“It was definitely hard, but I expected it to be harder.”
Matthew Richardson is not being boastful or cocky or arrogant when he says he found the first round of the Track Champions League a bit less demanding than he had anticipated.
The debutant is making no assumptions about the four nights of racing still to come, however. “It might get harder as we go, I don’t know…” he said.
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On the eve of the second round in Berlin, the young Australian has every reason to believe that he belongs there.
As the only rider to beat Harrie Lavreysen in 15 sprints at this competition - three races a night at every round across last year and this, maths fans - he would also now be perfectly justified in seeing himself as a true contender for the overall title.
No chickens are being counted yet, though.

'I tried something different and it paid off' - Richardson on beating Lavreysen

“I think you have to take it race by race,” Richardson said. “Consistency is going to be the winner in the long game.”
It’s a dream come true for him to be going up against and beating the Olympic gold medallist and four-time world champion.

Lavreysen 'really happy with this win' after keirin triumph in Mallorca

“Harrie is someone I’ve looked up to for the last few years,” said Richardson.
“He’s just been on top of the game. He’s been absolutely crushing it and changing the sport of sprint cycling. It’s awesome to be up there alongside him.”
While there are sixteen other world class sprinters in the competition, it already looks like the overall title is going to come down to those two. The smart money is certainly on a repeat of last weekend’s sprint final. In Mallorca Richardson glued himself to Lavreysen’s wheel for the first two laps before emerging from the Dutch rider’s slipstream and overtaking him just before the line.
“We’ve still got three-ups to get through before we can meet each other in the final again, but I’d love nothing more than to meet him again in the final in Berlin," says Richardson.

Watch the thrilling men's sprint final as Richardson stuns Lavreysen in upset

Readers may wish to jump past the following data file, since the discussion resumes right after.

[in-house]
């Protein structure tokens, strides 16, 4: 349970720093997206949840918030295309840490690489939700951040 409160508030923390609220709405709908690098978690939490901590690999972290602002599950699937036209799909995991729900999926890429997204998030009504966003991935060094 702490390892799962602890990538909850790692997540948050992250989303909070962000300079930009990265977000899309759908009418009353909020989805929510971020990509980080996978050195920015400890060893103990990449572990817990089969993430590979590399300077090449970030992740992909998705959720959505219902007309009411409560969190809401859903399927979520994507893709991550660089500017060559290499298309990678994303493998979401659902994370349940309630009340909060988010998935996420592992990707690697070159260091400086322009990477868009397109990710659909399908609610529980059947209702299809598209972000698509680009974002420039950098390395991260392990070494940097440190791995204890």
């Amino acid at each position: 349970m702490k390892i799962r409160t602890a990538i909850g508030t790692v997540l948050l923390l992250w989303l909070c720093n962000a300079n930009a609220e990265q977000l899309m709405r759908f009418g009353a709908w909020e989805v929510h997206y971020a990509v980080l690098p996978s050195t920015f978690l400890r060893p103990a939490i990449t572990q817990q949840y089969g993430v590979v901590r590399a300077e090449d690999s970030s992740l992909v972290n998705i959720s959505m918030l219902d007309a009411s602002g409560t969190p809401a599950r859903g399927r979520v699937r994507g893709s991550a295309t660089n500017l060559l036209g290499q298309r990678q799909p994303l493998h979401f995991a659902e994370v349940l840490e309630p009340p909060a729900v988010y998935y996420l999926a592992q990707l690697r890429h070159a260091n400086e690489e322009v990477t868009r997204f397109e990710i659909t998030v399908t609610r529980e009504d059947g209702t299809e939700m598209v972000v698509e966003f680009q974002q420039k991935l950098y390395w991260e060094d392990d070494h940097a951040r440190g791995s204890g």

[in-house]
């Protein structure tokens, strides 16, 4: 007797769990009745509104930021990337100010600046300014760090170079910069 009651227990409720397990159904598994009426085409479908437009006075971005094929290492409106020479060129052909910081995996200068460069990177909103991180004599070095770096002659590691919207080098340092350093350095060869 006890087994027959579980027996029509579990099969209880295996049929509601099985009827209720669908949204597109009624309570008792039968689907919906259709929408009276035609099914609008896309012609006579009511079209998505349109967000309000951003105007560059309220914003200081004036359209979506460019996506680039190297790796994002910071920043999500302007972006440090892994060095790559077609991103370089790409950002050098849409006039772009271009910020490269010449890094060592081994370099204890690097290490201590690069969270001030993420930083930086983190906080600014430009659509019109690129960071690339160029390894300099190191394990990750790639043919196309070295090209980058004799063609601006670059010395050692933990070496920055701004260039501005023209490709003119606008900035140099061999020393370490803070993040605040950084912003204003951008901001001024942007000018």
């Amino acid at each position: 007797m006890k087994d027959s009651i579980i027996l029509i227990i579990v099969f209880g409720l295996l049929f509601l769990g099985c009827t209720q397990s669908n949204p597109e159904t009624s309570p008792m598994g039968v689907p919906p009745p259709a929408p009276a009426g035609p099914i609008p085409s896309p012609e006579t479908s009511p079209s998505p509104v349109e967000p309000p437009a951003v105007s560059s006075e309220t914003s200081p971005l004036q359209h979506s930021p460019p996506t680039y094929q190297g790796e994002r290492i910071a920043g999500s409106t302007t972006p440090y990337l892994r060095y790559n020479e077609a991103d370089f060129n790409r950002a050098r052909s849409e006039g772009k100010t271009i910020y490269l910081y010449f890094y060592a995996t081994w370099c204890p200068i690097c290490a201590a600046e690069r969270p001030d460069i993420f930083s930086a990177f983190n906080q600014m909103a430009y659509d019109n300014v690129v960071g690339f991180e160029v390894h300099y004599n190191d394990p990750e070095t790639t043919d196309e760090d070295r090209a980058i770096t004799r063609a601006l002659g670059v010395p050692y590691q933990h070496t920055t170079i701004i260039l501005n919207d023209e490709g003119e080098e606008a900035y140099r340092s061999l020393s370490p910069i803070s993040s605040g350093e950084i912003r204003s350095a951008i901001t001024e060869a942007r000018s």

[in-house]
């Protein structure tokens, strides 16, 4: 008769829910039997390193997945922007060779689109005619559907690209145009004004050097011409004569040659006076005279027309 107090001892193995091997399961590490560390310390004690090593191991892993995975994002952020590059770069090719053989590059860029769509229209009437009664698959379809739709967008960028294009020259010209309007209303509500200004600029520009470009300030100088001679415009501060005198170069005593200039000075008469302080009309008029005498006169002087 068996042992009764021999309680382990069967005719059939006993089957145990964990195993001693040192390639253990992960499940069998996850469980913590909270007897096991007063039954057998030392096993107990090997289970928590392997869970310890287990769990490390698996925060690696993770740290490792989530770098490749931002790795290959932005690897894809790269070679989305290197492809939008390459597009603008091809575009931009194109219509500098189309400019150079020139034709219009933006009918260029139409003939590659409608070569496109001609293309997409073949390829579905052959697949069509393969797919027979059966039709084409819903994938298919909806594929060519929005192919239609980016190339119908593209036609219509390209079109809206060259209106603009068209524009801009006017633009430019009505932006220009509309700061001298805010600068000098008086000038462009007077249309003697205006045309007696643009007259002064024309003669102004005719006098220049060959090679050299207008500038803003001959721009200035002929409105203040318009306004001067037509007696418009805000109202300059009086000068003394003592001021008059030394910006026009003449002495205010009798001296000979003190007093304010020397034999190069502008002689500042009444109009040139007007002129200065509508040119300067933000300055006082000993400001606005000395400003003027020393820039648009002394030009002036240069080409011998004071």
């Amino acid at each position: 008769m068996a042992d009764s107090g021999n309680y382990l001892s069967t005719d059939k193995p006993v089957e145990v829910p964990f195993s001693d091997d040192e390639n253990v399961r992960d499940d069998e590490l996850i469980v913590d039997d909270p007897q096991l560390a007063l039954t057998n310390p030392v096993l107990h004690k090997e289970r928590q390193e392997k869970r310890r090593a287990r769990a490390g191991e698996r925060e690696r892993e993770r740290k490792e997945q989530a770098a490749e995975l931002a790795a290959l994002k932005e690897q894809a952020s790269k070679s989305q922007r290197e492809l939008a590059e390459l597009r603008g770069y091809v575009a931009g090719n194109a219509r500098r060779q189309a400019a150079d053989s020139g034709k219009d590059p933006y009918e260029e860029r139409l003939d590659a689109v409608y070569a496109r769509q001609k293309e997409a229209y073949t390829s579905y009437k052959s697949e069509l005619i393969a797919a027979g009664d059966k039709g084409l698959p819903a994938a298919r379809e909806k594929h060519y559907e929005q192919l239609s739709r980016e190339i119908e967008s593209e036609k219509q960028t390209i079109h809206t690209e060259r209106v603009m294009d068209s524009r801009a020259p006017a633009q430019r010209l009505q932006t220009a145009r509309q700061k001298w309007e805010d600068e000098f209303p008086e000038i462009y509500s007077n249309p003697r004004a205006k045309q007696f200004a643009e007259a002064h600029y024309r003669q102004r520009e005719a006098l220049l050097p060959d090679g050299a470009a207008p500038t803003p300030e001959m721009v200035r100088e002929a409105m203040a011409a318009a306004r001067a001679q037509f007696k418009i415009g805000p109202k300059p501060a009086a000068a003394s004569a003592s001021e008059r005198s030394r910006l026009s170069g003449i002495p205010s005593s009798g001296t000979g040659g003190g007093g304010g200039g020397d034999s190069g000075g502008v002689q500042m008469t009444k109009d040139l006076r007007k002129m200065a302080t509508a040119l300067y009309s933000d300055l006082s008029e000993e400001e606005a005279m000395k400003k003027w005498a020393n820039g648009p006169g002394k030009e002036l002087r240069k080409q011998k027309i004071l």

That victory in Mallorca was a tactical triumph as well as a physiological one, he said:
“I’ve raced Harrie a little bit this season, so I kind of knew what to try. At worlds I tried to get it going quite fast, and it didn’t work out for me, so this time I thought I’d leave it a bit slower. I had pretty cooked legs from the evening’s events, so that was the plan, and it worked out for me.”
Despite the impressive nature of that victory, and now knowing Lavreysen is beatable, there’s no danger of Richardson growing complacent.
“I think Harrie’s never going to want to lose, so I think the mindset probably won’t be that different. We all want to win every race, so he’s going to be on the line wanting to win, like every other time.”
For the 2021 Track Champions League Richardson, who was on the other side of the world, set his alarm each night so he could get up to watch the best track cyclists in the world compete.
“It took my breath away watching it last year,” he said.

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He agrees that the spectator experience may have helped to elevate his expectations of the physical demands of the competition.
“I’ve definitely experienced worse,” he said of the post-race sensations.
He thinks the rhythm of the racing contributed to the way his body reacted as well.
“The first keirin wasn’t too hard,” he said. “The final was and then my first round of sprint was pretty easy. So I managed to have a round to recover, which helped. If they were all as hard as the keirin final, for example, it would have been a different story.”
Were there any moments, Eurosport asks, where he found himself overwhelmed by the occasion?
Richardson says there wasn’t.
“The graphics that go on, the projections on the track were awesome to see. It was cool to experience it in person, but you’re just in race mode. You try and take it in but you’re just thinking about winning the next race and progressing.”
For tomorrow his plan is simple, to remain “process focussed and hopefully get the job done.”
Ultimately, he said: “We’re here to win. We train to win.”
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